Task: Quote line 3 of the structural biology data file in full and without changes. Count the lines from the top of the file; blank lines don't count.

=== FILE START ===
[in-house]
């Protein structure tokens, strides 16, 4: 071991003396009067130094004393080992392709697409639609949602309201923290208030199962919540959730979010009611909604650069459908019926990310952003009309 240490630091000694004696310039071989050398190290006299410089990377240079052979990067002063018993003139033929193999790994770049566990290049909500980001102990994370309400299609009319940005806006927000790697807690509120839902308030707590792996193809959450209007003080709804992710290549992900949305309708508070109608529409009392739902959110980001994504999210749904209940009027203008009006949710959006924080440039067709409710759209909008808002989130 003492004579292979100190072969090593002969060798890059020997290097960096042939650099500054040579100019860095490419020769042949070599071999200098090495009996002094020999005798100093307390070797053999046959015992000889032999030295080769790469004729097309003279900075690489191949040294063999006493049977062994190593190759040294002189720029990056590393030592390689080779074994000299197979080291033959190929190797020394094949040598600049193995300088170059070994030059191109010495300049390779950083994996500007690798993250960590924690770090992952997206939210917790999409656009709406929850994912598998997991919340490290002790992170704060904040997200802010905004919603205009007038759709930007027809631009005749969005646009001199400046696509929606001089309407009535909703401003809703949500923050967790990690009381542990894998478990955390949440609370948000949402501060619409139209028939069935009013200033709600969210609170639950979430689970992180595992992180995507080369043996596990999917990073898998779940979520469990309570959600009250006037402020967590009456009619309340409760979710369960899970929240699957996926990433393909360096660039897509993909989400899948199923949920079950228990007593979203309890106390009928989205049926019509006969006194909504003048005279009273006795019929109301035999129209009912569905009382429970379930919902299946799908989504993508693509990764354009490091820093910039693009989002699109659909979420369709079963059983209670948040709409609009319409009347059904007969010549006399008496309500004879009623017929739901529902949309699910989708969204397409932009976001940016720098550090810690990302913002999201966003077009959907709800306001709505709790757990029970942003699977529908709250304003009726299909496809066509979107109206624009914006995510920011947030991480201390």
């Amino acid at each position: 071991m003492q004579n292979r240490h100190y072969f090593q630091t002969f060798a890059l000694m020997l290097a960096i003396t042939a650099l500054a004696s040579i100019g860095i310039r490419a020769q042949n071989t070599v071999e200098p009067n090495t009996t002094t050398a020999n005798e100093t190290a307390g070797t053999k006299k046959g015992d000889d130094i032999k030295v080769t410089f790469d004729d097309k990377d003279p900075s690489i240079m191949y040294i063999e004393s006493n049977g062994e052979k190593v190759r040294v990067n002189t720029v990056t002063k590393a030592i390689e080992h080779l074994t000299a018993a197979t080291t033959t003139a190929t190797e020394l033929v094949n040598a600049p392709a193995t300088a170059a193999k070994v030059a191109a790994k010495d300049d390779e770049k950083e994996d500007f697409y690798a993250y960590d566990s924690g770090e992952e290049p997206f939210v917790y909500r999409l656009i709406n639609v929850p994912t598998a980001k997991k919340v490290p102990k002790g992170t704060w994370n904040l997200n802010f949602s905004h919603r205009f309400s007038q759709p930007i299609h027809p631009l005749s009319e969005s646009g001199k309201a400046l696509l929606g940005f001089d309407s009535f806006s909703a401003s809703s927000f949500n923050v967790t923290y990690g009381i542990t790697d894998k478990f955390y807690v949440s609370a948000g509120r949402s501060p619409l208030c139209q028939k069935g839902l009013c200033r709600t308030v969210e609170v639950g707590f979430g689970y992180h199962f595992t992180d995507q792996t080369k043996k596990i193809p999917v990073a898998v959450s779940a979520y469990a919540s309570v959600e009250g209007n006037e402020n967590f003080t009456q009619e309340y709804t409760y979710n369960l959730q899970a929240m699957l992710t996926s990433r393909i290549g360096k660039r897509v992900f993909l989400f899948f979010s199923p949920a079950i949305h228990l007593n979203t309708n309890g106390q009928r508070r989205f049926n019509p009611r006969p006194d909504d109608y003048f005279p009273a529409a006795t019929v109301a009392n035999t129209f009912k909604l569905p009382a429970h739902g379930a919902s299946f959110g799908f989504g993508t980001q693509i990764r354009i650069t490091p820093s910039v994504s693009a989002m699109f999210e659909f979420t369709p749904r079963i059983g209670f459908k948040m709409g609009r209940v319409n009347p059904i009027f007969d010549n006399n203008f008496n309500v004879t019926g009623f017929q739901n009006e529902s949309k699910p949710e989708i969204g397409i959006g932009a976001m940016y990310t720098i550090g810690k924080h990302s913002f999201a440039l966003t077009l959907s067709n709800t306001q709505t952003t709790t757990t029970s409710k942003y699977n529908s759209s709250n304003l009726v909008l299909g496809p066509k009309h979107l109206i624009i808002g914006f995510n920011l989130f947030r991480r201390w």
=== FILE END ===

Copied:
């Amino acid at each position: 071991m003492q004579n292979r240490h100190y072969f090593q630091t002969f060798a890059l000694m020997l290097a960096i003396t042939a650099l500054a004696s040579i100019g860095i310039r490419a020769q042949n071989t070599v071999e200098p009067n090495t009996t002094t050398a020999n005798e100093t190290a307390g070797t053999k006299k046959g015992d000889d130094i032999k030295v080769t410089f790469d004729d097309k990377d003279p900075s690489i240079m191949y040294i063999e004393s006493n049977g062994e052979k190593v190759r040294v990067n002189t720029v990056t002063k590393a030592i390689e080992h080779l074994t000299a018993a197979t080291t033959t003139a190929t190797e020394l033929v094949n040598a600049p392709a193995t300088a170059a193999k070994v030059a191109a790994k010495d300049d390779e770049k950083e994996d500007f697409y690798a993250y960590d566990s924690g770090e992952e290049p997206f939210v917790y909500r999409l656009i709406n639609v929850p994912t598998a980001k997991k919340v490290p102990k002790g992170t704060w994370n904040l997200n802010f949602s905004h919603r205009f309400s007038q759709p930007i299609h027809p631009l005749s009319e969005s646009g001199k309201a400046l696509l929606g940005f001089d309407s009535f806006s909703a401003s809703s927000f949500n923050v967790t923290y990690g009381i542990t790697d894998k478990f955390y807690v949440s609370a948000g509120r949402s501060p619409l208030c139209q028939k069935g839902l009013c200033r709600t308030v969210e609170v639950g707590f979430g689970y992180h199962f595992t992180d995507q792996t080369k043996k596990i193809p999917v990073a898998v959450s779940a979520y469990a919540s309570v959600e009250g209007n006037e402020n967590f003080t009456q009619e309340y709804t409760y979710n369960l959730q899970a929240m699957l992710t996926s990433r393909i290549g360096k660039r897509v992900f993909l989400f899948f979010s199923p949920a079950i949305h228990l007593n979203t309708n309890g106390q009928r508070r989205f049926n019509p009611r006969p006194d909504d109608y003048f005279p009273a529409a006795t019929v109301a009392n035999t129209f009912k909604l569905p009382a429970h739902g379930a919902s299946f959110g799908f989504g993508t980001q693509i990764r354009i650069t490091p820093s910039v994504s693009a989002m699109f999210e659909f979420t369709p749904r079963i059983g209670f459908k948040m709409g609009r209940v319409n009347p059904i009027f007969d010549n006399n203008f008496n309500v004879t019926g009623f017929q739901n009006e529902s949309k699910p949710e989708i969204g397409i959006g932009a976001m940016y990310t720098i550090g810690k924080h990302s913002f999201a440039l966003t077009l959907s067709n709800t306001q709505t952003t709790t757990t029970s409710k942003y699977n529908s759209s709250n304003l009726v909008l299909g496809p066509k009309h979107l109206i624009i808002g914006f995510n920011l989130f947030r991480r201390w």